Falling solar wholesale prices in California mean subsidies will likely be needed to sustain the cost-effective deployment of PV in the state over the next three decades, according to a new report from research centre the Breakthrough Institute.
While California is a world leader in solar, with around 20% of its electricity coming from the technology, the fact that PV generation is concentrated in a relatively short period of the day means it is susceptible to value deflation.
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As more solar is installed, the average wholesale price of electricity decreases during mid-day hours. This reduces the value of both new and existing solar compared to other electricity sources that have a different generation profile.
The research found that falling daytime prices reduce the incentive for installing additional solar, while increased daytime curtailment reduces the benefits of currently installed solar generation.
Analysing six years of hourly generation and price data from the California Independent System Operator (CAISO), the Breakthrough Institute found that the value of solar has fallen by around 37% since 2014 relative to other sources of electricity. Value deflation is especially pronounced – at around 50% – during spring months when negative daytime electricity prices and high levels of solar curtailment are increasingly common.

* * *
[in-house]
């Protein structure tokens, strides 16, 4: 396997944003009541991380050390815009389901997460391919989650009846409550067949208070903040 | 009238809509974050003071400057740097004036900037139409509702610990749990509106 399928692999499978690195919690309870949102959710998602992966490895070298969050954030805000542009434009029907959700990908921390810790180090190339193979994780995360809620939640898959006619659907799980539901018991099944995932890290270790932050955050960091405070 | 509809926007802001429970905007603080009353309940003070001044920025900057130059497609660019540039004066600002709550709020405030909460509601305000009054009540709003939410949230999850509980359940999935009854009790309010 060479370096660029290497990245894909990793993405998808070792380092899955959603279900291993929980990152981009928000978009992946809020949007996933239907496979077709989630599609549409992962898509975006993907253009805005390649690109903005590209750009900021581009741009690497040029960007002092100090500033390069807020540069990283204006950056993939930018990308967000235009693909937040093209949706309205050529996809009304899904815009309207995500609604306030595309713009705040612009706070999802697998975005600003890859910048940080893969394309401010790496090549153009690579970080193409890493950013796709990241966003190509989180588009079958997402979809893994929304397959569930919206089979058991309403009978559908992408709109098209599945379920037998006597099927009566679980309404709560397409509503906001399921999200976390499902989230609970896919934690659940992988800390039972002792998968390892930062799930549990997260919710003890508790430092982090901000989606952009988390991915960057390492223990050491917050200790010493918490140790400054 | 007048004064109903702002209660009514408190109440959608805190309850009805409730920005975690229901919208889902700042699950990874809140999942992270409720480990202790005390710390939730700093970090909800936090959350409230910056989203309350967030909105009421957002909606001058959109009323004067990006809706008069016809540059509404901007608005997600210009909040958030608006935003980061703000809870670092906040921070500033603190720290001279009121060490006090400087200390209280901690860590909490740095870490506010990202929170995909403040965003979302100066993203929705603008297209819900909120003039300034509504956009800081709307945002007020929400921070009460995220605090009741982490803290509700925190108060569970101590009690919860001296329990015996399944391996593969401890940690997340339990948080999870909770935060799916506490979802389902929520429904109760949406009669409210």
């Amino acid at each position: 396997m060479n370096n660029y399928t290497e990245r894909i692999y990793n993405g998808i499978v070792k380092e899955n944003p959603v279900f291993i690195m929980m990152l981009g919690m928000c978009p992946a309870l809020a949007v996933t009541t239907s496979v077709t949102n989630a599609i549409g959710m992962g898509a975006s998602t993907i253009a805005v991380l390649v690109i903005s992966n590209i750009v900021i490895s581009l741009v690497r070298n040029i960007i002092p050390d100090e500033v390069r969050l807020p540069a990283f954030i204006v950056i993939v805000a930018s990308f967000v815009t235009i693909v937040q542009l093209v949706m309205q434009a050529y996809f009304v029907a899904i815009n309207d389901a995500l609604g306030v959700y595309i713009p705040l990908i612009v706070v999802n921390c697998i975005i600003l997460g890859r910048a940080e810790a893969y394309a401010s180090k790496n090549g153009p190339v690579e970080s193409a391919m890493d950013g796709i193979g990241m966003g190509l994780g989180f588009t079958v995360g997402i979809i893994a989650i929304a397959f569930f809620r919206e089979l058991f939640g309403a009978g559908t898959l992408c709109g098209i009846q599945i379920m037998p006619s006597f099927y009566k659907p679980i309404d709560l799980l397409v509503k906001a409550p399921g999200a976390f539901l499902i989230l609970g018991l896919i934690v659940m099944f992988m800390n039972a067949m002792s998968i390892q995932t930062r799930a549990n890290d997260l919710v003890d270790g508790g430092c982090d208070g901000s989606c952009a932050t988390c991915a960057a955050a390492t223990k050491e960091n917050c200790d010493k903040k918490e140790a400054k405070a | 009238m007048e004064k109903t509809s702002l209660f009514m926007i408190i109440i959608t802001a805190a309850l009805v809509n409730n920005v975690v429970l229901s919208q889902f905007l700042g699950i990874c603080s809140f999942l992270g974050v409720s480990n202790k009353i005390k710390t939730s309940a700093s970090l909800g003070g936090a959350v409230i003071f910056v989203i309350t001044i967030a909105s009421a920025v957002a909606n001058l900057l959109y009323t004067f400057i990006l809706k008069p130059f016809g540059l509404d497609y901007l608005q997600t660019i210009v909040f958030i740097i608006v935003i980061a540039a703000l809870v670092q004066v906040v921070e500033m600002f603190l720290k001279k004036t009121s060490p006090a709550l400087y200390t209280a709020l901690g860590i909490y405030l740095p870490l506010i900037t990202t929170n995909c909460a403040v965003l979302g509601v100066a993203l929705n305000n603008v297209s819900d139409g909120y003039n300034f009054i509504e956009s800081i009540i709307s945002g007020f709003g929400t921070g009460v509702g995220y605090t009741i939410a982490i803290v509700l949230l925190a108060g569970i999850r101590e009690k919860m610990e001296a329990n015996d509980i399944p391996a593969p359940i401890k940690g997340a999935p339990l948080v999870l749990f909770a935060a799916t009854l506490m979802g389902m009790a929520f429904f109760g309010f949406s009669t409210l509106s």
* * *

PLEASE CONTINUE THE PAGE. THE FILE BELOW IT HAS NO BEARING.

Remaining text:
According to the study, the wholesale cost of utility-scale PV in California last year was approximately US$27/MWh sold, marginally above the price paid to solar producers of US$26/MWh in power purchase agreements (PPAs). However, the actual levelised cost of energy (LCOE) generation from solar was around US$45, which is about 40% higher than the PPA costs due to the combination of a federal investment tax credit, state-level incentives and indirect investor subsidies. Based on the difference between PPA and LCOA costs, California solar is currently subsidised by around US$900 million per year.
With the state mandated to receive all its power from renewables by 2045, which could see the installation of an additional 70GW of utility-scale PV, the research suggested subsidies in the form of current tax incentives or future technologically neutral mechanisms like carbon pricing or a clean energy standard will be needed to sustain deployment.
The report noted that “though the rates of value deflation are concerning”, the effects “can be mitigated” by the falling costs of solar and the deployment of complementary technologies such as grid-scale energy storage, long-distance HVDC transmission and load shifting through efficiency and demand response. Meanwhile, the use of clean firm generation could also help reduce costs of solar, reducing the PV capacity required to meet demand year-round.
The Breakthrough Institute said value deflation will likely prove more problematic in a first mover like California than in later solar adopters, given the already high levels of solar penetration in the state and its ambitious deployment targets.